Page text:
The National Director of School Feeding in Burundi


Students enjoy their lunch meal at Ecofo Gatovu school, Muyinga province in Burundi. Photo: Fredrik Lerneryd/WFP

Taking center stage to lead the 9th Africa Day of School Feeding (ADSF), the Government of the Republic of Burundi is excited to showcase the impact of their school meal programmes on the lives of children and local communities who are actively supporting the activity.


The Government of Burundi has identified school feeding as the largest social safety net for vulnerable children in the country.


Currently, more than 660,000 children are benefiting from the national school meals programme in the country. The government is committed to achieving universal access to education and is seeking to reach 2.8 million school-age children across the country by 2032. This commitment is reflected in the government’s financial contribution which in 2023 increased from USD 2.2 million to USD 4.2 million per school year. The Africa Day of School Feeding commemoration will be an opportunity to mobilize additional support and funds for the implementation of the national school feeding programme.


Burundi’s commitment to expand coverage is the vision of President of the Republic, H.E. Évariste Ndayishimiye: “Let every mouth have food and every pocket have money.”


A member of the Global School Meals Coalition since 2021, Burundi’s membership is contingent on the submission of a national commitment based on a clear roadmap, and nationally developed plan to increase coverage and create sustainable value chains where market access for local communities and smallholder farmers is possible.


The school feeding programme has already demonstrated positive impacts, confirming findings by the Harvard University research, which showed that schools with canteens in Burundi have a 5.1 percent higher success rate and a 3.6 percent lower drop-out rate. The study also highlighted the role of school meals in social protection, helping to reduce the budget costs of vulnerable households by an estimated 7 percent.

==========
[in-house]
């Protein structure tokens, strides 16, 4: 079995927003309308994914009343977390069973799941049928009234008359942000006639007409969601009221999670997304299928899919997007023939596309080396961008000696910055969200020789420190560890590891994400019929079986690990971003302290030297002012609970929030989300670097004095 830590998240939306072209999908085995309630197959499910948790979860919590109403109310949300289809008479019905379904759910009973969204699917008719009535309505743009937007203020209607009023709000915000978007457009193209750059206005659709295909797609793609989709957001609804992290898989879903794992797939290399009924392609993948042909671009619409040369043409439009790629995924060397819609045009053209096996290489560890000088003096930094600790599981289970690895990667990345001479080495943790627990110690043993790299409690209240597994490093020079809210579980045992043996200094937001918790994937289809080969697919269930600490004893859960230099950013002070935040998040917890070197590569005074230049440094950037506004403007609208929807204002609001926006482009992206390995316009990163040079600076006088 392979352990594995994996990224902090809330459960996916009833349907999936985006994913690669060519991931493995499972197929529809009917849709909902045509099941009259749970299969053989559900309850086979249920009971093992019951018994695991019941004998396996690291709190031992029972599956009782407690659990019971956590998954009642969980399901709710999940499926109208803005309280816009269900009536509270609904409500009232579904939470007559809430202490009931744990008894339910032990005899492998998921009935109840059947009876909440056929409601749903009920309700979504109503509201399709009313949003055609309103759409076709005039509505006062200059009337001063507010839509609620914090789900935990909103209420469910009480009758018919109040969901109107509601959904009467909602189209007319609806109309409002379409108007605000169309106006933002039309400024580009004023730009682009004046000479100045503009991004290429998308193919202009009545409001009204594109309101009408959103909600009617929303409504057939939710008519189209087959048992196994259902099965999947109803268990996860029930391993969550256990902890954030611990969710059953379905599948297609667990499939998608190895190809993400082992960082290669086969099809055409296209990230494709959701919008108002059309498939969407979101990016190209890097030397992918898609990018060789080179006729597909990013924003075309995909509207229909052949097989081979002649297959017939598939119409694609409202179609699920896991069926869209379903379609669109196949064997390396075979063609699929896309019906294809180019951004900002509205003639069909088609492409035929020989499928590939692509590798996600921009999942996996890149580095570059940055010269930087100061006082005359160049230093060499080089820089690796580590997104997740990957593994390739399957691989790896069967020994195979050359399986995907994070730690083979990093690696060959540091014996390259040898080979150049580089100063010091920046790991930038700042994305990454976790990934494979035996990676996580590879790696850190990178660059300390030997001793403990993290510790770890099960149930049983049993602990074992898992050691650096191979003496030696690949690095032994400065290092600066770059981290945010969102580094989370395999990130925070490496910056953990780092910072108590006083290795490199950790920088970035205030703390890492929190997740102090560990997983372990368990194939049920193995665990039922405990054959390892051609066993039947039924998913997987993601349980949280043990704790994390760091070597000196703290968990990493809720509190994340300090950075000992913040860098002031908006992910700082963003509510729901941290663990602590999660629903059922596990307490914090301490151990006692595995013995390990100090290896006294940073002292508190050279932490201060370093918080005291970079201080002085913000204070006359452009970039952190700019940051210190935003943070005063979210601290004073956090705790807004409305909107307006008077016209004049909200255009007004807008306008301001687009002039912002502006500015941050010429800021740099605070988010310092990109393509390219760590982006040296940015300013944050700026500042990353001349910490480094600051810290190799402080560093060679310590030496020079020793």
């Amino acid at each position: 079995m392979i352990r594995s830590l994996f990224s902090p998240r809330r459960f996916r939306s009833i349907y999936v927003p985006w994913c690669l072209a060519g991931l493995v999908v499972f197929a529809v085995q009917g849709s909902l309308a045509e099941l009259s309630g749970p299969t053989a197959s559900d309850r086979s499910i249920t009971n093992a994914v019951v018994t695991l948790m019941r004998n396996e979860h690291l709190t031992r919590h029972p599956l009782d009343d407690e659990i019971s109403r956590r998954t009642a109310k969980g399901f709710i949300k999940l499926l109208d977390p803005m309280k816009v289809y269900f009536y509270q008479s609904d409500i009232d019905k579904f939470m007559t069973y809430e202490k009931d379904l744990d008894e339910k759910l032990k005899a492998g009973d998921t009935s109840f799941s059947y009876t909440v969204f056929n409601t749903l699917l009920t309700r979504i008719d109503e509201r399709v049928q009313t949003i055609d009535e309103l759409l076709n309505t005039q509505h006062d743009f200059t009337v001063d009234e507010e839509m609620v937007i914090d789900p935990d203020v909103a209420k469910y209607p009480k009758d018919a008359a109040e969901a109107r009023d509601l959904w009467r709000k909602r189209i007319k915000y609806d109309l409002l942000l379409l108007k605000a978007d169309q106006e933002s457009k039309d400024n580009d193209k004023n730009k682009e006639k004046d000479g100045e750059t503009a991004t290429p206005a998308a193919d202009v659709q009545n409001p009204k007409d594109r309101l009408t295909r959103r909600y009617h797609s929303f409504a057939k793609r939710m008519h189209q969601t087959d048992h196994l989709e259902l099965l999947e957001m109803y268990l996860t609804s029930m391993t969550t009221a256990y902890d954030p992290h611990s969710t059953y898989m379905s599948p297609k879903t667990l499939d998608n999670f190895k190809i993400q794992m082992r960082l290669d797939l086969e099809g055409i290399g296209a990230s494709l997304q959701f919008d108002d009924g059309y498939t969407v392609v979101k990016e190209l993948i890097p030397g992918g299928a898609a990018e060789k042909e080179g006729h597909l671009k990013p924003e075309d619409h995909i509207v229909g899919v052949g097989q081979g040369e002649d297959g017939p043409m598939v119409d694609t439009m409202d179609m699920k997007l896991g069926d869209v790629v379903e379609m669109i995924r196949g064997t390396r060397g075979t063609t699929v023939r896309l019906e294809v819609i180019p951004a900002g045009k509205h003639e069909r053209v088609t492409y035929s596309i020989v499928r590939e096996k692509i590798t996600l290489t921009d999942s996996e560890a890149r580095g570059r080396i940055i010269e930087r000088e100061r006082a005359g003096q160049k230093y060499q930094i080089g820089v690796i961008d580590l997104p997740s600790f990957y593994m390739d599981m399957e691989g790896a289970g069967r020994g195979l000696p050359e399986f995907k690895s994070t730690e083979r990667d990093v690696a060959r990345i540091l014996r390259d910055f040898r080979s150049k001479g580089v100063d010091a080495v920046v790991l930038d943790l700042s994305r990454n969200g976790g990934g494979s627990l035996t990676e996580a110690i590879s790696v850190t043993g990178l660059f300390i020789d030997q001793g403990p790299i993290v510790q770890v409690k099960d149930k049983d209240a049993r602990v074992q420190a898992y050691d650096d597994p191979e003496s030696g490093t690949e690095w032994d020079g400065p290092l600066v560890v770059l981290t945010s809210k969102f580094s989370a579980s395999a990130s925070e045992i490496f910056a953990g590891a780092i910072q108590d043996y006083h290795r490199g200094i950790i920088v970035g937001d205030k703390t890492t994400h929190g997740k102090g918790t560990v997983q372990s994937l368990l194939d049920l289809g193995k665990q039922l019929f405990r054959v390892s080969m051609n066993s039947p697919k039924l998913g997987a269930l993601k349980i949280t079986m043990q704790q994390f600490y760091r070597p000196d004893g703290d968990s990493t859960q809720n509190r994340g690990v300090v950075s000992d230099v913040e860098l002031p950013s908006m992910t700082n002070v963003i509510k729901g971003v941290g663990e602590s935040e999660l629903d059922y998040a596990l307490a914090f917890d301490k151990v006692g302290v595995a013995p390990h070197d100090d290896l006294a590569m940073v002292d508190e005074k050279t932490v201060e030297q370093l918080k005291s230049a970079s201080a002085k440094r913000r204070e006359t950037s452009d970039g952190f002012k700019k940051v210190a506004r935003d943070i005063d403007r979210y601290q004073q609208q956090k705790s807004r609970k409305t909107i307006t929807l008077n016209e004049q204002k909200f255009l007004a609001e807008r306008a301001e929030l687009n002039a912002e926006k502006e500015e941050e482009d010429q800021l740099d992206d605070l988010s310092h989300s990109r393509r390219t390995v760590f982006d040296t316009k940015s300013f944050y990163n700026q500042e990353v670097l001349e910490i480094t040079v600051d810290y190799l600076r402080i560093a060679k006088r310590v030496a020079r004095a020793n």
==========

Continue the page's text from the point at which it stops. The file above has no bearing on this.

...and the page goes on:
Commenting on the findings the Minister of Education, Professor Francois Hakizimana said: “The school feeding programme also motivates families to enroll and keep their children in school year-round, where they benefit from safe, diversified, and nutritious food and learning.”


According to the Harvard University study, an injection of USD 3.6 million from local purchases in 2023 impacted the economy of Burundi, improving the standard of living for smallholder farmers.


On her part, the First Lady of Burundi and “Godmother of school canteens,” H.E. Angeline Ndayishimiye, is a strong advocate of South-South Cooperation which promotes an exchange between other African countries in terms of technical assistance and sharing of best practices among others. She has led two ministerial fact-finding visits to Benin and Senegal where those countries have advanced development of sustainable homegrown school feeding models promoting the local agriculture and food systems.


The celebration of the 9th Edition of the Africa School Feeding Day, organized by the African Union in partnership with the Government of Burundi, will be a rallying point, bringing together actors from the public, private, civil society, and multilateral sectors, to galvanize political support for the adoption and implementation of school feeding programmes not only in Burundi but continent wide.